Friday, March 2, 2012

Black and White and Sad All Over

It seems to me that there are many people for whom the world is black and white. Everything they think about can be divided neatly into bins: good or bad, like or hate, agree or disagree. They go along, not really worrying about much, because anything new they hear can be easily sorted away. If they ever need to tell someone what they think of a certain topic, they rifle through the bins, find it, and say exactly what they've decided on the matter without hesitation or deliberation. And so certain are they of the conclusion they have made and the facts or thoughts that allowed them to arrive at that conclusion, that even in the face of other facts or another side of the story, they will not change their minds. Each topic must remain in the bin in which it was originally placed.

Sometimes I am so envious of those people. Life must be so easy for those people.

Instead of having the neatly ordered and labeled bins, I feel like I have maybe only two bins. I have the bin where I keep the few things about which I do feel certain (or at least certain enough to keep in the certainty bin). And then I have another bin. The bin for everything-else.

All the stuff in my everything-else bin is all jumbled together. When one of the everything-else topics comes up, I pull out my thoughts on the matter and hold it up to see what conclusion or near-conclusion I came to the last time I considered it. Then I take the new information I'm getting about the topic, along with whatever I might have inadvertently gleaned about it while thinking of other related topics, and I add that all together to see what I think now.

I think that some would argue that it is prudent to be willing to re-examine my thoughts on a matter when presented with new facts or ideas about it. But I find it to be crazy-exhausting sometimes. And if a topic is especially concerning to me, I like to put it out there and get the thoughts of others on it.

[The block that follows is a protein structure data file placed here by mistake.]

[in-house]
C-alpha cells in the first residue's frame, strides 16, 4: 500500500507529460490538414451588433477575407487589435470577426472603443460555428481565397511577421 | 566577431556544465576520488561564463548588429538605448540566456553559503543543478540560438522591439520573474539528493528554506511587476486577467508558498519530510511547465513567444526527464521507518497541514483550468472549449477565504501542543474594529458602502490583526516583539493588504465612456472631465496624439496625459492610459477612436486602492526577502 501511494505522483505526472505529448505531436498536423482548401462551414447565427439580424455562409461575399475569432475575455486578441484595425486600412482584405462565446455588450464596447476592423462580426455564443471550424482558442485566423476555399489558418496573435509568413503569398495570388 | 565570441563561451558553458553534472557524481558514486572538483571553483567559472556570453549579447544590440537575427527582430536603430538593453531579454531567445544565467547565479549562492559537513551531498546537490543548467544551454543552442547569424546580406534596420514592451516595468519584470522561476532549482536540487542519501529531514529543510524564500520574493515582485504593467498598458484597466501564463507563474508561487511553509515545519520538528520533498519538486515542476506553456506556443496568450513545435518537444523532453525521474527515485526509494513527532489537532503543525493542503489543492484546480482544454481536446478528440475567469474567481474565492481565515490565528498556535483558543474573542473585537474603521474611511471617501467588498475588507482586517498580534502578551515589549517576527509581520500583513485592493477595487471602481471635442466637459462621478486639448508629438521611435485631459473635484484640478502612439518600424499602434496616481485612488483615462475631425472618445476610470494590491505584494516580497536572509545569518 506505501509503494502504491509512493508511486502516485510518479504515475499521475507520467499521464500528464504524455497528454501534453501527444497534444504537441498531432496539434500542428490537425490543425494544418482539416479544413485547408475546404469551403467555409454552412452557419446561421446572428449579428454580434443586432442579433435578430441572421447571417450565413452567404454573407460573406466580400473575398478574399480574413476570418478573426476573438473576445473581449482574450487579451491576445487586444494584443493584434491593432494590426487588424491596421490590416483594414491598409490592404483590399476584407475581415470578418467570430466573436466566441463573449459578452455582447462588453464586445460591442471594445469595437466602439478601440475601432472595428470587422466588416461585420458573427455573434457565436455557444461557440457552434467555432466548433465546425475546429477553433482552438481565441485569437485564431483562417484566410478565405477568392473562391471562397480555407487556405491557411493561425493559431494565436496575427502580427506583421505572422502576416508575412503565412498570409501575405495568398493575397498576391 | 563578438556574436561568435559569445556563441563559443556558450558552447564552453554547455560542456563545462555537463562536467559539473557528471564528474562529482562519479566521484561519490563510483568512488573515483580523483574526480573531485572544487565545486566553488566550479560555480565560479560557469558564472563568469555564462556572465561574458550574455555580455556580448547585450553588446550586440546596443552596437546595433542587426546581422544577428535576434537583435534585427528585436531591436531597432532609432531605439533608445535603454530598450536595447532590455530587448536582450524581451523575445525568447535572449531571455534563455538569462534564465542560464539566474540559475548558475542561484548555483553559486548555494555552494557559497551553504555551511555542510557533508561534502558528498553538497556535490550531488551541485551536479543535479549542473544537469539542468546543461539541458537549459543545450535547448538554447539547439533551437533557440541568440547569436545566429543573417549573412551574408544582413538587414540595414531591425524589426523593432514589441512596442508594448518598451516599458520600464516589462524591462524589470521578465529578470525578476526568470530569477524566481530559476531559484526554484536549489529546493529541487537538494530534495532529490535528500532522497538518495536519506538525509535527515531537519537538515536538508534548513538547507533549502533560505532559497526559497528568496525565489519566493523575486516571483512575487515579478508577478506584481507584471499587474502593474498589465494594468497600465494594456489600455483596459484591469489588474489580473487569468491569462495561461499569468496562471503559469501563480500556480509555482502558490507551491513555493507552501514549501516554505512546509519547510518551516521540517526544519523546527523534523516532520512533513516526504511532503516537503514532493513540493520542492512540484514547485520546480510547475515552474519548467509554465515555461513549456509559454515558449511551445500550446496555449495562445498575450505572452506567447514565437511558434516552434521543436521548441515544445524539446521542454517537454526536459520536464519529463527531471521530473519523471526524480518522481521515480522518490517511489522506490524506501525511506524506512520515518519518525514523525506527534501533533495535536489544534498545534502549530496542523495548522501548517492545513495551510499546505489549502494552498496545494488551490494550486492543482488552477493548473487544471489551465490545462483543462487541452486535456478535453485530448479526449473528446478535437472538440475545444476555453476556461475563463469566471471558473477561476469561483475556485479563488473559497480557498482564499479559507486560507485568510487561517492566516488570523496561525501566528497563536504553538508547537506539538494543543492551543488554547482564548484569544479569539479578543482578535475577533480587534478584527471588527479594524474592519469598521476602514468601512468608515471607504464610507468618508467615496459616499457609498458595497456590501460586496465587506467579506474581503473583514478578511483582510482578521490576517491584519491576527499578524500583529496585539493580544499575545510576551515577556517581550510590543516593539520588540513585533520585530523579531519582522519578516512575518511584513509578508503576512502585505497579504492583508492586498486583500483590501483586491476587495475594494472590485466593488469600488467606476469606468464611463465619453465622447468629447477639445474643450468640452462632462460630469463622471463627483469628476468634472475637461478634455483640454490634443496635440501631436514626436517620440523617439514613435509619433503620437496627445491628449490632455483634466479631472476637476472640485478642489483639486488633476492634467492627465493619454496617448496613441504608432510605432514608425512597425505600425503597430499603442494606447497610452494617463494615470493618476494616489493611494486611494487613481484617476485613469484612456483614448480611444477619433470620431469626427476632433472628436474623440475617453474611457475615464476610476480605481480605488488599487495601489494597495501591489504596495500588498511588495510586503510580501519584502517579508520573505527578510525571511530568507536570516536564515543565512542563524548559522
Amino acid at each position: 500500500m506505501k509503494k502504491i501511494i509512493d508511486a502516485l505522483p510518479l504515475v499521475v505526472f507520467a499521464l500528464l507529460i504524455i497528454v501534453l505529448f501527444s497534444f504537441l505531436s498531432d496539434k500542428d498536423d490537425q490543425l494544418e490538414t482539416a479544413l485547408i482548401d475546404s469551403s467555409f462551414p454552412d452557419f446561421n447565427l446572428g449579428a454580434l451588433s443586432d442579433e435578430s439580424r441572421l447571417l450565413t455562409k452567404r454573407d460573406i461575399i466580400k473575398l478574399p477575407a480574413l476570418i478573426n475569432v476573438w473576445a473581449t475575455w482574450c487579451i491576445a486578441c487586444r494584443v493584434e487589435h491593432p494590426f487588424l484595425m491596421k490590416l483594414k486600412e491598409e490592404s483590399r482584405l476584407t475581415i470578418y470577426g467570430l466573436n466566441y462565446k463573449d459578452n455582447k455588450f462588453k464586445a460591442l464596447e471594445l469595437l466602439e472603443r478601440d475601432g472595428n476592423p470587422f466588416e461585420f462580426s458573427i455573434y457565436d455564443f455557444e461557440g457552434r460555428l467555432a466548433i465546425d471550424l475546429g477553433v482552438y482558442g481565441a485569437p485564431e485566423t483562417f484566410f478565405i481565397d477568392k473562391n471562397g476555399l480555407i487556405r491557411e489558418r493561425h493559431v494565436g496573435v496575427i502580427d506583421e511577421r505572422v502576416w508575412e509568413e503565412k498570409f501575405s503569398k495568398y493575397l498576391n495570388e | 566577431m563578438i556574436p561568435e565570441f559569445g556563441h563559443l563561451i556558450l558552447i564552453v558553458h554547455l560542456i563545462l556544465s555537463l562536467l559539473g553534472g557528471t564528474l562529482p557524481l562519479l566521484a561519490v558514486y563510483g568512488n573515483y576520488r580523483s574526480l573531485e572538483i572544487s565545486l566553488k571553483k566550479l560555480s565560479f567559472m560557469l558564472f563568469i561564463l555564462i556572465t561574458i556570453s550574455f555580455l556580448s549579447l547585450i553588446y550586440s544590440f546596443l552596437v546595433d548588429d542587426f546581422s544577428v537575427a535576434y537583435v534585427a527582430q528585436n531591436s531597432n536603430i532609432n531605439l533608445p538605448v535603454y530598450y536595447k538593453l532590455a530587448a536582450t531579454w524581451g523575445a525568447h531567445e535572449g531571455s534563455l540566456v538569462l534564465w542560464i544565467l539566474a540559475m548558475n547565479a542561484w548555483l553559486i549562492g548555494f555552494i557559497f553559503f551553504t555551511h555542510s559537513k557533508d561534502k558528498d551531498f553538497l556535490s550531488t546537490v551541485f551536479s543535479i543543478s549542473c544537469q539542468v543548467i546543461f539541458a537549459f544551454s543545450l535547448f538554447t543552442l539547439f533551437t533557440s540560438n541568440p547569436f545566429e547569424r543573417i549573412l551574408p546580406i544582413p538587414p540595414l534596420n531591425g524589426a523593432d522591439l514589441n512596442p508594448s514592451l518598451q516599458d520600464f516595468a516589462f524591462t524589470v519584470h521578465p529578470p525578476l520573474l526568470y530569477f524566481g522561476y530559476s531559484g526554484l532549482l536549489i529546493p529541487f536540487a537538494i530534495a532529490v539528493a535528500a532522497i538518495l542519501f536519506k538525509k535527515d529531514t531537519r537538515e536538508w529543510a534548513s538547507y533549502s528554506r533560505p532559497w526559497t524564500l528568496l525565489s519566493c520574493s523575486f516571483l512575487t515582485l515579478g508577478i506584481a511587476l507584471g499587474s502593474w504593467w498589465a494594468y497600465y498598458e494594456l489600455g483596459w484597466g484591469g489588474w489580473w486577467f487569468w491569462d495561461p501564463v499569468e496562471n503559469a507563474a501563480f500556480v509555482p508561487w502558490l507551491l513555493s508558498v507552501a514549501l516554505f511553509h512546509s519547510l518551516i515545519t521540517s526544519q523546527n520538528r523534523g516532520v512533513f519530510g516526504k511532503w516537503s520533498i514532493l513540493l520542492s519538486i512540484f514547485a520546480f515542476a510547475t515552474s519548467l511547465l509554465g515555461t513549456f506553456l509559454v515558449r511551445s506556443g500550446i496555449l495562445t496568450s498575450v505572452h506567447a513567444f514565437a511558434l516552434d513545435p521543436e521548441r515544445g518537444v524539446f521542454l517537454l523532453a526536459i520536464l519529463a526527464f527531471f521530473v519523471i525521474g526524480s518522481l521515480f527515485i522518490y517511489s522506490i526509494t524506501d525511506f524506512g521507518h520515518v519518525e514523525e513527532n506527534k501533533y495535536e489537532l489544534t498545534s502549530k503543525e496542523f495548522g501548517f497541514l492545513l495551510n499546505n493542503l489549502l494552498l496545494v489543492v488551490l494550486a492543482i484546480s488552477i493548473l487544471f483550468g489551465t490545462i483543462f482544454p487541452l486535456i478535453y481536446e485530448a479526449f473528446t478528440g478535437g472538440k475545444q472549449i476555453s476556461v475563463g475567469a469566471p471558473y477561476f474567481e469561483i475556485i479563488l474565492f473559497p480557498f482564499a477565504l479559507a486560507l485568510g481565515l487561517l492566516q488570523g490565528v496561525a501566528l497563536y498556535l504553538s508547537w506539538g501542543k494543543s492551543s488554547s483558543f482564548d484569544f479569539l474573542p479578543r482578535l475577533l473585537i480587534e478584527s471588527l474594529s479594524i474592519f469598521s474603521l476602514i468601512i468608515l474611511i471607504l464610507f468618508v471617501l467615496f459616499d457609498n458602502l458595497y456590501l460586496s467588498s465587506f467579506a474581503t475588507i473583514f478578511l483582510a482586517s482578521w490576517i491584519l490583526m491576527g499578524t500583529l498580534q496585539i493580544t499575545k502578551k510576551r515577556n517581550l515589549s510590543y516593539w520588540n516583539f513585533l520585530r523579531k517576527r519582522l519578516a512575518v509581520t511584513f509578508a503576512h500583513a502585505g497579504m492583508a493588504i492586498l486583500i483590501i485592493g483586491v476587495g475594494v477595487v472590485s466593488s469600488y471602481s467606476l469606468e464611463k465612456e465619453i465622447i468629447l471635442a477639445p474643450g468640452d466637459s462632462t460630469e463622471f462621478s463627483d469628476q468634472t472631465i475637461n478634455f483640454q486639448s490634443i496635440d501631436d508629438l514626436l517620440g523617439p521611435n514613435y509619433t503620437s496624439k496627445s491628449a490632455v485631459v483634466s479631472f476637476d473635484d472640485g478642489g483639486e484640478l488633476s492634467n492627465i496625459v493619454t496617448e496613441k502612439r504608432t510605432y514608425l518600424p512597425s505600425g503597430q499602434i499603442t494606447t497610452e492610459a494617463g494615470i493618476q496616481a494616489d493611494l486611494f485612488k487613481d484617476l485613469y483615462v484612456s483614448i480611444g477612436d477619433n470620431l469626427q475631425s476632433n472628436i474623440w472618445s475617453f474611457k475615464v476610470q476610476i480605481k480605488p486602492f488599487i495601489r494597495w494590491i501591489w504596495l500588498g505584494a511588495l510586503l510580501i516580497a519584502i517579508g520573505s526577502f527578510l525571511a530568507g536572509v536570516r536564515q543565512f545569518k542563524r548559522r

The problem with this is that it often draws criticism from the people with all the neat bins. The neat bin people seem to think there is only one "right" way to think on the topic and wonder how I could possibly not see it the same way they do. Of course, trying to present the new facts or ideas about it that I have discovered does not help matters. In fact, it often makes it worse. If they reject the facts or ideas as some kind of bias or propaganda, we really can't have a dialogue. We are on two different pages and using a completely different sorting system.

It's not that it bothers me when people don't agree with what I think. It bothers me when our sorting systems prevent us from being able to have a civilized discussion. It bothers me that I can't always explain what I think about something because my thoughts about it are changing as I speak. And, even though I sometimes wish for everything in my head to be easy and neatly sorted, in a way it makes me sad that some people refuse to ever re-think their conclusions and re-sort their bins. Maybe neither system is ideal, but I guess that when I think about it I'll just learn to live with my messy-yet-often-revisited everything-else bin. At least, that's what I've decided about it for now.